Response to Meir and Yehuda
Here are some response to other comments, with which I have changed the order.
It sounds as if you are saying there is no rational reason for you to take the rationalist approach but that is your choice. However, I also get the sense from your well reasoned arguments - especially in the "Challenge of Creation" - that your beliefs go beyond a chocolate/vanilla dichotomy. Could you clarify? Isn't the choice between Charedi and CO or MO more than just a predilection for a certain kind of community? You say that you can not think of an objective method to determine which way is correct. However, in you other writings you argue convincingly that that there is such a method: the responsible use of one's sense and intellect. Perhaps I am misunderstanding you.
The sentence in my essay to which you referred was one that I didn't write it precisely enough, but what I meant was specifically in reference to whether we should view God as using miracles or not, I can't see how to objectively determine this.
You write that you prefer the rationalist approach. Isn't more than "prefer"? Don't you really believe it to be true and the other approach untrue? I know it can't be proven. Many things can't be proven, including G-d. But you and I still believe G-d exists. We don't simply prefer the claims that He exists.
Yes, I believe it to be true. I think that many aspects of it can even be proven (at least to my own satisfaction!)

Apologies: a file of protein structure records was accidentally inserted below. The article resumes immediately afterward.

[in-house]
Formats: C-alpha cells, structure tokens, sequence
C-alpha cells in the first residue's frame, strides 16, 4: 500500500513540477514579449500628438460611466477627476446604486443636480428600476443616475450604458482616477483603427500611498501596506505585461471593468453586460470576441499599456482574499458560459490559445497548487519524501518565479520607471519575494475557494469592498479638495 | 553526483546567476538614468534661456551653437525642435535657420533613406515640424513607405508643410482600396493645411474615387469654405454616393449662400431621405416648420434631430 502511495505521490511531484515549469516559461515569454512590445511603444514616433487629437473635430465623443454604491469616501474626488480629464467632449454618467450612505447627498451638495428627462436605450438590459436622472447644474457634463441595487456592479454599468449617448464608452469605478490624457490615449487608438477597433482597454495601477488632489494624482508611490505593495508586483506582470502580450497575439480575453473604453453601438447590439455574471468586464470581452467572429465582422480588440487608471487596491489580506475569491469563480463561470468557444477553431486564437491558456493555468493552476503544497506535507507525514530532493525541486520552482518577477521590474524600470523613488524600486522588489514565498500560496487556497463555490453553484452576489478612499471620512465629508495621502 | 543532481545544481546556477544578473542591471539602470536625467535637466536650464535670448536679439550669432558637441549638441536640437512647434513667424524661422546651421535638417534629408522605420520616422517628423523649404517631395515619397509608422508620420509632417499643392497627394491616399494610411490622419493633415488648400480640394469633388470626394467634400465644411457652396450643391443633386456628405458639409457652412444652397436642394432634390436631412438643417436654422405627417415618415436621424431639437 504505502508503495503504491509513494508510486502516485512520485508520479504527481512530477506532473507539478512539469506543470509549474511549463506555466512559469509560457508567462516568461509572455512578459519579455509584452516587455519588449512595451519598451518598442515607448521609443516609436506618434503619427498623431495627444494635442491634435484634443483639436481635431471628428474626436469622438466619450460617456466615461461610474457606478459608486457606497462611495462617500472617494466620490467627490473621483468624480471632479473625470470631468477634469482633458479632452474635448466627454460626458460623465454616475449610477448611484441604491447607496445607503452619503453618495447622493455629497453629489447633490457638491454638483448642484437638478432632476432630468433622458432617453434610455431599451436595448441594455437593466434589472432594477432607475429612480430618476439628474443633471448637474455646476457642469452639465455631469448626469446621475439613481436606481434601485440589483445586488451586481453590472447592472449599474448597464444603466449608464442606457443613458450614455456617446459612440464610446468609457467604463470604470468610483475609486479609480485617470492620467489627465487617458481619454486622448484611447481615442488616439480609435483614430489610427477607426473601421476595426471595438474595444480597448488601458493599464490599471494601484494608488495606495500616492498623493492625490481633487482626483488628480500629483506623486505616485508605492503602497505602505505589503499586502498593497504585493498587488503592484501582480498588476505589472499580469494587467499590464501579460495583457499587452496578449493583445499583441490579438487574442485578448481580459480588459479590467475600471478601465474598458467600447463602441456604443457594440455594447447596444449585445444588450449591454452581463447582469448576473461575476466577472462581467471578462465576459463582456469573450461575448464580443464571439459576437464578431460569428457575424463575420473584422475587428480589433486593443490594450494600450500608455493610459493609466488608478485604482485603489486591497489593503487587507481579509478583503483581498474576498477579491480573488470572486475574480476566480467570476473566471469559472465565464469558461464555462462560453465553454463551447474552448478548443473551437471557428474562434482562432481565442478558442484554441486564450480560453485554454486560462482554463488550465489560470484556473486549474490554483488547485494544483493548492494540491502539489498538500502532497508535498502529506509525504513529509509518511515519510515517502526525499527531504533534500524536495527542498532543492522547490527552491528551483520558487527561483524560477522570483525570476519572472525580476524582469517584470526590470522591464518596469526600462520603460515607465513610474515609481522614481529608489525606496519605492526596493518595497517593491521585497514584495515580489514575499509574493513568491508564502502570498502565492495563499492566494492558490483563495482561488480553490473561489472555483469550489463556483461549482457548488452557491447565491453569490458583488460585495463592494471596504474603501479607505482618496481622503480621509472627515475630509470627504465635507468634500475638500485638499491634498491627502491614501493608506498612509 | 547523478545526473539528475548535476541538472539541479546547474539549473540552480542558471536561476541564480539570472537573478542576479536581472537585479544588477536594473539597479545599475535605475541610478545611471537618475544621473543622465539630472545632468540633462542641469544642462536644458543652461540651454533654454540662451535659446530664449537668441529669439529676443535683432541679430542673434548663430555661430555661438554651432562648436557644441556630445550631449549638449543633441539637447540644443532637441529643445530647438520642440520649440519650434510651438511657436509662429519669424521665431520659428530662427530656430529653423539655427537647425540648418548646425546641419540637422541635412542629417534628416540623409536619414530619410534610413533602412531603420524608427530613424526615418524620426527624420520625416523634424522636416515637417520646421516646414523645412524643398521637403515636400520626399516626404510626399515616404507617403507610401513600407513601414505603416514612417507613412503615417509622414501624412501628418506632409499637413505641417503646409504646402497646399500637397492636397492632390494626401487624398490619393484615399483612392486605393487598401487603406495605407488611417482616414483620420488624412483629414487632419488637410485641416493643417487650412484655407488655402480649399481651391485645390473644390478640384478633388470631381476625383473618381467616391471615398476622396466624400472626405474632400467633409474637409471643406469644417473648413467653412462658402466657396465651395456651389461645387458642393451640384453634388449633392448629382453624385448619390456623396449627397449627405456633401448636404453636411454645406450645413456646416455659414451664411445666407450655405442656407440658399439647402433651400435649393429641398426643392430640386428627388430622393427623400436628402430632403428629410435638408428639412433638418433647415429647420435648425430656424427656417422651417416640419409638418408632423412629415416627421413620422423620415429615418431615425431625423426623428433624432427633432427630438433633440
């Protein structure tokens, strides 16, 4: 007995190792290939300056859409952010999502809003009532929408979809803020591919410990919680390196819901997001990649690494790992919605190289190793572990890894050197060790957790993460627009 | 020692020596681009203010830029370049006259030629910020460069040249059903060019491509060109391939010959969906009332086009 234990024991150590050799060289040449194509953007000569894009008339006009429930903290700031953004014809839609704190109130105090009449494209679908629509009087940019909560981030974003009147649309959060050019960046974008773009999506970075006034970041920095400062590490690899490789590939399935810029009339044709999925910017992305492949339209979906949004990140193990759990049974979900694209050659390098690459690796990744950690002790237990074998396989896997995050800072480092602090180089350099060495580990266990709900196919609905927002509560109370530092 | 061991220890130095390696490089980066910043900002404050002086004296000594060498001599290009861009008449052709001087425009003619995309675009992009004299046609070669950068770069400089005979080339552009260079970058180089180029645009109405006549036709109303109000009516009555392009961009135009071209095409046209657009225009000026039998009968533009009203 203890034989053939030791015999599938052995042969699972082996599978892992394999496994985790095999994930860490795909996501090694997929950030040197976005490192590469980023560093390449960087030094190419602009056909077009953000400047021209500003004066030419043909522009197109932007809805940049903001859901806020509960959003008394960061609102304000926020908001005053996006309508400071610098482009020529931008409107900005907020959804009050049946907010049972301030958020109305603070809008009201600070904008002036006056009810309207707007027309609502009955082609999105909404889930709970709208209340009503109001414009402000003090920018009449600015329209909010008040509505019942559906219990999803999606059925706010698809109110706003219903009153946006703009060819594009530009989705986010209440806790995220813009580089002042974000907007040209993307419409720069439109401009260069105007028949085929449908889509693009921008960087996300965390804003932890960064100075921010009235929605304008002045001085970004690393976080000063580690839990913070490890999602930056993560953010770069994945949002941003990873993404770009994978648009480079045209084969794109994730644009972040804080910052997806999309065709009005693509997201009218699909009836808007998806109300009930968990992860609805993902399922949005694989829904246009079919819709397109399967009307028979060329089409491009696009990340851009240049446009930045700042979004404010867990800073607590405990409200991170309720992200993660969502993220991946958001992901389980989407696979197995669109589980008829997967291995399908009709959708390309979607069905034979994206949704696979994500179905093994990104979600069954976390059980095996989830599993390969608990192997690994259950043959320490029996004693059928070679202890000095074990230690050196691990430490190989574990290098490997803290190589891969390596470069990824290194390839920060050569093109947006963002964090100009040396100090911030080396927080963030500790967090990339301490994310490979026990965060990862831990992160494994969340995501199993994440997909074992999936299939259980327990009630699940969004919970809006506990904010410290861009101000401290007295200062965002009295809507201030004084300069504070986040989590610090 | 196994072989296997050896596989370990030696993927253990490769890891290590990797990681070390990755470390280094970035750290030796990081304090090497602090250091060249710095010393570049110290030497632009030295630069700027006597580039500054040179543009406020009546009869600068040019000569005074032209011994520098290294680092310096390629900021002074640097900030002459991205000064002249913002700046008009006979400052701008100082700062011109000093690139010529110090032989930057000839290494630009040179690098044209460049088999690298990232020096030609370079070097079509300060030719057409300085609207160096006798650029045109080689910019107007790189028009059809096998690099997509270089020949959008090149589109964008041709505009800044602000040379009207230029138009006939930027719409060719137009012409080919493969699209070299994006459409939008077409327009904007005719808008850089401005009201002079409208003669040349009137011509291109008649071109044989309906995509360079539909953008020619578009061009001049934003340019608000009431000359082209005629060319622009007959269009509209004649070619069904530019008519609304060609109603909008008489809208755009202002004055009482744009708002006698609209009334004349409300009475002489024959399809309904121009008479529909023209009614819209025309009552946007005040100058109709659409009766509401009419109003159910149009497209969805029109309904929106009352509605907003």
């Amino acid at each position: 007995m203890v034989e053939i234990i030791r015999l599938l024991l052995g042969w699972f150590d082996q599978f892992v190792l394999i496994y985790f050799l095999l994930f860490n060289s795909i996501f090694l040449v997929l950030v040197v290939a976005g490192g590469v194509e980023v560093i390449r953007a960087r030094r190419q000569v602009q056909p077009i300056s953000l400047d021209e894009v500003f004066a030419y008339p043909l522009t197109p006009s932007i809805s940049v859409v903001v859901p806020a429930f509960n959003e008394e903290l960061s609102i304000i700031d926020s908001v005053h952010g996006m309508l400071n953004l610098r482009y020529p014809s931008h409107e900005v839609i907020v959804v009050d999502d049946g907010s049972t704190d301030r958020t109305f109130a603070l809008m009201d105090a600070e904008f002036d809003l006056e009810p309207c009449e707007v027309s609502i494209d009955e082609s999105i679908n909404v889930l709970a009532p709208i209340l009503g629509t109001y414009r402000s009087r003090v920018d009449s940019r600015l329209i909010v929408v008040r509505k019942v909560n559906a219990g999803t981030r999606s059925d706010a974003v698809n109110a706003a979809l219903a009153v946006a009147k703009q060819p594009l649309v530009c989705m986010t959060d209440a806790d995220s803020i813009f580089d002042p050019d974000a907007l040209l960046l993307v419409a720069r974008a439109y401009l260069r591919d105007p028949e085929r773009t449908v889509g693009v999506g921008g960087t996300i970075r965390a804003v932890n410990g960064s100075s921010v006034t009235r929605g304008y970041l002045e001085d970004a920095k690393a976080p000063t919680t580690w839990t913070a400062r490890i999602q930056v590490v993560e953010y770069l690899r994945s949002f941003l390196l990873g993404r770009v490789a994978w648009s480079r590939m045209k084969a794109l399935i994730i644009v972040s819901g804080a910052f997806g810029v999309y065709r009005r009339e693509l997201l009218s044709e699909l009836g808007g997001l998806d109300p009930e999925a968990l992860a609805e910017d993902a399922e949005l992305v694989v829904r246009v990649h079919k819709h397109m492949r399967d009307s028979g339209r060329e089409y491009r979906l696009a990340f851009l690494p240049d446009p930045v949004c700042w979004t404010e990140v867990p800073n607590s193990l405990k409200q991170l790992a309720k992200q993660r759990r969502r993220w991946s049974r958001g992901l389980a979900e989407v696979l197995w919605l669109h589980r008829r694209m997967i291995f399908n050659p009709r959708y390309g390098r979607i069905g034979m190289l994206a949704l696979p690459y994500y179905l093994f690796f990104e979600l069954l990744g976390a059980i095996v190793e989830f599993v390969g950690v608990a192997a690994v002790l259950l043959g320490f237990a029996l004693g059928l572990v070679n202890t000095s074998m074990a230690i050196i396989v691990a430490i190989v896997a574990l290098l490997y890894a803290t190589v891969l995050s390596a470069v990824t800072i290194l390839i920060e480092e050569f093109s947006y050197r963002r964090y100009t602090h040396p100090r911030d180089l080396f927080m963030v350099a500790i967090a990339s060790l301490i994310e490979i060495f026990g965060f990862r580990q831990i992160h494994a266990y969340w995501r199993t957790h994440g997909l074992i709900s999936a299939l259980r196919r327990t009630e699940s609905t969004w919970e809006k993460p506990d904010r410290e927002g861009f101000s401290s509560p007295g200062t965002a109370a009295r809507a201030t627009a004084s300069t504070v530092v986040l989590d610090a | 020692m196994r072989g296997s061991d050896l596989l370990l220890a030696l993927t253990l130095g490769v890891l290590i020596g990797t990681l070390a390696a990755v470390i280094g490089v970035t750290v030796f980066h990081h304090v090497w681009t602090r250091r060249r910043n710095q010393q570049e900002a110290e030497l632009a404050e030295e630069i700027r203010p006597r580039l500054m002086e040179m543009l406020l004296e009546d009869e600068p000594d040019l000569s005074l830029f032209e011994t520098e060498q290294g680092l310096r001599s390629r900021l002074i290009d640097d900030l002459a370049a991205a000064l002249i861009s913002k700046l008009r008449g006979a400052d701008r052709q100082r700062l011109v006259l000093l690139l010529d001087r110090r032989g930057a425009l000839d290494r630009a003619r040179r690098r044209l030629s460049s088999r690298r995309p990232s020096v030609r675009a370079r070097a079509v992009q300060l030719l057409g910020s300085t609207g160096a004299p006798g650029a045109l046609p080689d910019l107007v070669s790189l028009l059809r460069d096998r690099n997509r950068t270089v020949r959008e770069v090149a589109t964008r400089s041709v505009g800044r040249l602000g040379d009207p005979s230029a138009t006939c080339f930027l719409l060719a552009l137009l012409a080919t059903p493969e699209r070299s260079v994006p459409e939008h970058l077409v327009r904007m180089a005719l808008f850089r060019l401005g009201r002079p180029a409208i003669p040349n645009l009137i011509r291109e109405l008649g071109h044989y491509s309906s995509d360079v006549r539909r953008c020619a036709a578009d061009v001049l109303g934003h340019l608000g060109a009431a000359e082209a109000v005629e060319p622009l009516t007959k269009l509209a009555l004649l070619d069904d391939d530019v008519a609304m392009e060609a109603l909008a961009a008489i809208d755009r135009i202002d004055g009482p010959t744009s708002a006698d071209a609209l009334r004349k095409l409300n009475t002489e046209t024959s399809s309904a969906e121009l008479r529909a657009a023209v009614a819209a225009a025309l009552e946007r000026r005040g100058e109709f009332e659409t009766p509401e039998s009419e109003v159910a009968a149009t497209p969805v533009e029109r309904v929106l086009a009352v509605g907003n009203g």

You write that the non-rationalist approach is good for many people. I understand where you're coming from, but can a society based on untruths really be okay in your mind? Believing that maggots grow spontaneously may result in a wonderful mode of life, but it is untrue. Do you feel comfortable saying that a society based on untruth is perfectly fine (however great the society is)?
I know some of the medieval rabbis (and Plato etc.) believed the masses can and should believe untruths. Is that your position as well? I understand this position, but I am slightly uncomfortable with it. You, on the other hand, seem to be sanguine about it.
I really am fine with the masses believing untruths. The question of whether an entire community should be this way is slightly more complicated; I am a little bothered by whether those individuals who are truth-seekers have a way to find the right niche for themselves, and by the fact that spiritual leaders may be insufficiently educated in theology etc. But every society has its problems and drawbacks; in light of this, overall I am still basically comfortable with the existence of such societies.